Team HAKUTO, which includes members from a startup called iSpace and Tohoku University in Japan, as well as additional volunteers, became the first GLXP team to announce a rideshare agreement with Astrobotic in February 2013. HAKUTO can now focus just on its rover—or pair of rovers—in its bid to win the GLXP. The addition of the HAKUTO rovers to Astrobotic’s lander will make this an actual, Grand Prix-style race after all the rovers descend to the lunar surface following touchdown of the lander. If all goes well, the smaller HAKUTO rover, dubbed Tetris, will descend into a collapsed skylight to search for an entrance to a cave at the planned landing site, Lacus Mortis (“lake of death”), while tethered to the larger rover, dubbed Moonraker.
The HAKUTO team, led by Takeshi Hakamada, also relies on SolidWorks for hardware design, including the rover wheels that the team prints on a Stratasys Fortus 450mc 3D printer. “The material is ULTEM,” says HAKUTO Lead Engineer John Walker, “an engineering plastic with excellent thermal insulating properties that can withstand temperatures over 200°C.”
Members of the public can also get in on the lunar rideshare action through Astrobotic’s MoonMail program. Raising money for launch is the main reason for offering ride-along payloads, and not just for the GLXP mission, but also for follow-up missions that the company plans to fly.
Leap to Victory
Similar to the approach taken by a team that it acquired in 2012 (Next Giant Leap), MoonEx has dispensed with rovers altogether. Instead, the team is concentrating on engineering a single craft for its mission: the lander.
After touching down on the surface of the moon, the lander, called the MX-1, will take the required high-definition video, and then fire up its main engines to fly from the surface, traverse the required 500 meters and then touch down again.
With so much riding on the performance of the lander, the coffee table-size vehicle’s rocket engines are of critical importance. MoonEx Propulsion Chief Tim Pickens not only has the job of ensuring that the lander’s hydrogen peroxide and kerosene fueled main engine and 12 steering thrusters will function reliably, but also that they will deliver the thrust and efficiency needed for a successful mission. Options that Pickens is considering include switching from a pressure-fed propellant design to a higher-speed pump-fed design if initial performance calculations turn out not to match test data.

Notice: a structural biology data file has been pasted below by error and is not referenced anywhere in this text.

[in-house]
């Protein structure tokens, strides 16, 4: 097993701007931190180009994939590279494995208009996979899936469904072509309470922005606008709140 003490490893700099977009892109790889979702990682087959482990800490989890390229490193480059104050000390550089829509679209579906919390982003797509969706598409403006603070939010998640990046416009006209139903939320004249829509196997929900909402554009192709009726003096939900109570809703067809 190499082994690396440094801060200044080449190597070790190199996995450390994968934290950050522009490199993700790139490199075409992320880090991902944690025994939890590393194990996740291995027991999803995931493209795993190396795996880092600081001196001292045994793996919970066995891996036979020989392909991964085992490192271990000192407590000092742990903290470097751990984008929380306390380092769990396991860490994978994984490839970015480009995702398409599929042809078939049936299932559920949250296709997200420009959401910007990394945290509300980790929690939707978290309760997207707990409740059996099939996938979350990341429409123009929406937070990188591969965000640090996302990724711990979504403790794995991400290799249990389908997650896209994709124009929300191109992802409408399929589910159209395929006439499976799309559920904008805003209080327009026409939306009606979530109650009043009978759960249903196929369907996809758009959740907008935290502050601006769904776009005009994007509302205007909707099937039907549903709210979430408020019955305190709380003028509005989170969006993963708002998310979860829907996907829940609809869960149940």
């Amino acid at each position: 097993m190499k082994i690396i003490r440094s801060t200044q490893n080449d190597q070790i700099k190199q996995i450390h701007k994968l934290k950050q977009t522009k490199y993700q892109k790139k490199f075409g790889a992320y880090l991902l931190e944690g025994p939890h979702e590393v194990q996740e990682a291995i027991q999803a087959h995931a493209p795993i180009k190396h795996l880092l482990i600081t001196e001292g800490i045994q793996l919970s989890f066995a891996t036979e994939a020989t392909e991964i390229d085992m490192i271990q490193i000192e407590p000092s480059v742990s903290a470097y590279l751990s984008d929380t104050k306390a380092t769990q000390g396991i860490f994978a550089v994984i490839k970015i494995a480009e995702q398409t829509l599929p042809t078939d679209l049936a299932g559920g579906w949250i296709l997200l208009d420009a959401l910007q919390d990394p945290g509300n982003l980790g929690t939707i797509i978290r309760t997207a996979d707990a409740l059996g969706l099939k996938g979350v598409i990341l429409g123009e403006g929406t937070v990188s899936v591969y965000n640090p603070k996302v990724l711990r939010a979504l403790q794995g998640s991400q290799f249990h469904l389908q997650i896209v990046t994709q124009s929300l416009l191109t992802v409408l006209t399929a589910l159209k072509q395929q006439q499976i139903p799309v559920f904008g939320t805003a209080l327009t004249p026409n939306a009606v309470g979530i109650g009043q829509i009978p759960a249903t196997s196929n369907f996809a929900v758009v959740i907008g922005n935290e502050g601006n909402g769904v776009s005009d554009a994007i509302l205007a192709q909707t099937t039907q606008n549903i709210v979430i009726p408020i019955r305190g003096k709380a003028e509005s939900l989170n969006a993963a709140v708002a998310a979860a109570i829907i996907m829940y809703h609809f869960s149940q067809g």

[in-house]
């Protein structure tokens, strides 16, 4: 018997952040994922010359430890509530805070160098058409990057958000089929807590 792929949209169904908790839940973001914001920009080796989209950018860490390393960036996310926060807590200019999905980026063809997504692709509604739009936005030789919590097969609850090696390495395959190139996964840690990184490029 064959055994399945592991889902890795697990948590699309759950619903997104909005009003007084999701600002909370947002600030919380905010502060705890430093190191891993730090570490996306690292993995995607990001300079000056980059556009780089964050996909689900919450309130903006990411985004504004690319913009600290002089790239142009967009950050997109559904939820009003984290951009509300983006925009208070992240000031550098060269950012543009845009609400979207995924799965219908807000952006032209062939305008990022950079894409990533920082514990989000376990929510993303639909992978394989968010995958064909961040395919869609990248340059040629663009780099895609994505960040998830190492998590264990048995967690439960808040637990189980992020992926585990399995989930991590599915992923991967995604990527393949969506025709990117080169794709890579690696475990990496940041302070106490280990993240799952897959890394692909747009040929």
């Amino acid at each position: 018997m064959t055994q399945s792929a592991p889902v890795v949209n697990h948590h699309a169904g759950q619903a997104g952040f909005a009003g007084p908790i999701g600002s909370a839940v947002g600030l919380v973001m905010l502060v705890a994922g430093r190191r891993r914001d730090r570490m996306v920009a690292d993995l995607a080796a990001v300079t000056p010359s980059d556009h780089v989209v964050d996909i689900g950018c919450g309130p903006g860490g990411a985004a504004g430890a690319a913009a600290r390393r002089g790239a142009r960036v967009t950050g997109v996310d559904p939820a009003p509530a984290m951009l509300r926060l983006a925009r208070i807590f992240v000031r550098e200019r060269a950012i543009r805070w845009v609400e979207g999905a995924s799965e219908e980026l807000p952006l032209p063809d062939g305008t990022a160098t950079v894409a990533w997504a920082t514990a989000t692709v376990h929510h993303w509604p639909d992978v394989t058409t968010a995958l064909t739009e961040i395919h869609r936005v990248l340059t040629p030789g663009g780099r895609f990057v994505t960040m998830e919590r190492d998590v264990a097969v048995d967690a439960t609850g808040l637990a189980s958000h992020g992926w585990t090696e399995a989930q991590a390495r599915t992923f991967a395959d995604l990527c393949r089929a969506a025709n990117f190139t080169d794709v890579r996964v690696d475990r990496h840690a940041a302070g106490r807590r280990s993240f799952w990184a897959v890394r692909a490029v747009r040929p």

For designing rocket motors, Pickens starts with NASA’s Chemical Equilibrium with Applications (CEA) software to predict propellant performance given environmental factors such as atmospheric pressure (or lack thereof). From there, he can determine the optimal geometry needed for new rocket motor combustion chambers. Pickens and his team also predict such factors as propellant flow rates and heat transfer using C&R Technologies’ Thermal Desktop. With all of these calculations in place, the Moon Express team designs hardware for the rocket motors with the help of Autodesk Inventor and other Autodesk design and simulation tools.
Autodesk is an important partner in the Moon Express venture. “Autodesk made a substantial investment in Moon Express during our Series B round and has been supporting us with software, technology and design ideas,” says Moon Express CEO Bob Richards.
“Traditionally, design solutions have entailed a hodgepodge of software from different providers of CAD, analysis and CAM tools. Often these tools would have importing and exporting challenges. Autodesk has a cool cloud-based process and software that also allows remote development and monitoring of each project at every step if needed,” says Pickens.
Pickens uses a MakerBot Replicator 2x to print rocket motor parts out of ABS (acrylonitrile butadiene styrene) or PLA (polylactic acid) plastic for evaluation by machine shops and other engineering teams working on the project. He finds it invaluable to work closely with machine shop technicians to design hardware that can easily be manufactured. Once rocket motors are ready for real-world testing, Pickens and his team collect test-fire data, including temperatures, flow, strain and acoustics, using National Instruments’ LabVIEW.
Like Astrobotic, Moon Express plans to deliver revenue-producing payloads to the moon on its first as well as subsequent missions. Both Moon Express and Astrobotic will rely on a separate launch provider to get their spacecraft into space and headed toward the moon.
Shooting for the moon, as the teams competing for the Google Lunar XPRIZE demonstrate, need no longer be the exclusive domain of big government programs. And now that these small teams of dedicated engineers have the moon within reach—and so does anyone else with the means to hitch a ride.
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About the Author
Michael Belfiore’s book The Department of Mad Scientists is the first to go behind the scenes at DARPA, the government agency that gave us the Internet. He writes about disruptive innovation for a variety of publications. Reach him via michaelbelfiore.com.Follow DE